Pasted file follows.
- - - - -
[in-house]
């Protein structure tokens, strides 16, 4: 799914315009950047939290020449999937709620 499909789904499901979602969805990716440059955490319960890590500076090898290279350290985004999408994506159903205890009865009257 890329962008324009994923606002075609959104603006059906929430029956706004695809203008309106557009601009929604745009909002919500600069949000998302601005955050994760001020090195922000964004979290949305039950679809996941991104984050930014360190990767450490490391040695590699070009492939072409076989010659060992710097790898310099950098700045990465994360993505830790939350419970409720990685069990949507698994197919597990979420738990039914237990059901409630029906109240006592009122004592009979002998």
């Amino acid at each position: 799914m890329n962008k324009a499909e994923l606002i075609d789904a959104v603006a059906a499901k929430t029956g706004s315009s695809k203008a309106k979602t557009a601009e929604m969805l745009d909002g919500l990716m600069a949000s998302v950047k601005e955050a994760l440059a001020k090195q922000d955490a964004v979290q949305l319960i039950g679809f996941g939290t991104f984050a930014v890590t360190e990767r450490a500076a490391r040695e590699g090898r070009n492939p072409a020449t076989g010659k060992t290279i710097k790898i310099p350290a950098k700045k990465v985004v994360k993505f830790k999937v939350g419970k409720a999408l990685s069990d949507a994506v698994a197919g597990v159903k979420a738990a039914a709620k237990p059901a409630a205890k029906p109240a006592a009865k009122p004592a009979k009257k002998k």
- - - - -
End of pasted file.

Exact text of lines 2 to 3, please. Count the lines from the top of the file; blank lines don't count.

């Protein structure tokens, strides 16, 4: 799914315009950047939290020449999937709620 499909789904499901979602969805990716440059955490319960890590500076090898290279350290985004999408994506159903205890009865009257 890329962008324009994923606002075609959104603006059906929430029956706004695809203008309106557009601009929604745009909002919500600069949000998302601005955050994760001020090195922000964004979290949305039950679809996941991104984050930014360190990767450490490391040695590699070009492939072409076989010659060992710097790898310099950098700045990465994360993505830790939350419970409720990685069990949507698994197919597990979420738990039914237990059901409630029906109240006592009122004592009979002998």
């Amino acid at each position: 799914m890329n962008k324009a499909e994923l606002i075609d789904a959104v603006a059906a499901k929430t029956g706004s315009s695809k203008a309106k979602t557009a601009e929604m969805l745009d909002g919500l990716m600069a949000s998302v950047k601005e955050a994760l440059a001020k090195q922000d955490a964004v979290q949305l319960i039950g679809f996941g939290t991104f984050a930014v890590t360190e990767r450490a500076a490391r040695e590699g090898r070009n492939p072409a020449t076989g010659k060992t290279i710097k790898i310099p350290a950098k700045k990465v985004v994360k993505f830790k999937v939350g419970k409720a999408l990685s069990d949507a994506v698994a197919g597990v159903k979420a738990a039914a709620k237990p059901a409630a205890k029906p109240a006592a009865k009122p004592a009979k009257k002998k």